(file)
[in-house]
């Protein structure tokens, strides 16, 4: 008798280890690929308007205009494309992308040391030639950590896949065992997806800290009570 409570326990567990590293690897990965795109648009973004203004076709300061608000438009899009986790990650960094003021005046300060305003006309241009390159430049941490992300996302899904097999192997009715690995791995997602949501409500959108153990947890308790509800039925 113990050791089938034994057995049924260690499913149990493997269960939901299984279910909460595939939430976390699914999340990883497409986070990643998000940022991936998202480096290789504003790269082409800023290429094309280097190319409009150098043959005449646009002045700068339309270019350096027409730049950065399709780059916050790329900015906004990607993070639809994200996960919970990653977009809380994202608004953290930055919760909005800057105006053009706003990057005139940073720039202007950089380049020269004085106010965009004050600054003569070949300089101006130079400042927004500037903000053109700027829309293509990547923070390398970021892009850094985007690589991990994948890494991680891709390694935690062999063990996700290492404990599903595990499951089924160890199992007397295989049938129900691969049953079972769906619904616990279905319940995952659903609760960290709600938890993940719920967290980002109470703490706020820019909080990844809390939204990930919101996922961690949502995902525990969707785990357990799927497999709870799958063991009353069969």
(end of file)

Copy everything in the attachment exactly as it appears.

[in-house]
């Protein structure tokens, strides 16, 4: 008798280890690929308007205009494309992308040391030639950590896949065992997806800290009570 409570326990567990590293690897990965795109648009973004203004076709300061608000438009899009986790990650960094003021005046300060305003006309241009390159430049941490992300996302899904097999192997009715690995791995997602949501409500959108153990947890308790509800039925 113990050791089938034994057995049924260690499913149990493997269960939901299984279910909460595939939430976390699914999340990883497409986070990643998000940022991936998202480096290789504003790269082409800023290429094309280097190319409009150098043959005449646009002045700068339309270019350096027409730049950065399709780059916050790329900015906004990607993070639809994200996960919970990653977009809380994202608004953290930055919760909005800057105006053009706003990057005139940073720039202007950089380049020269004085106010965009004050600054003569070949300089101006130079400042927004500037903000053109700027829309293509990547923070390398970021892009850094985007690589991990994948890494991680891709390694935690062999063990996700290492404990599903595990499951089924160890199992007397295989049938129900691969049953079972769906619904616990279905319940995952659903609760960290709600938890993940719920967290980002109470703490706020820019909080990844809390939204990930919101996922961690949502995902525990969707785990357990799927497999709870799958063991009353069969």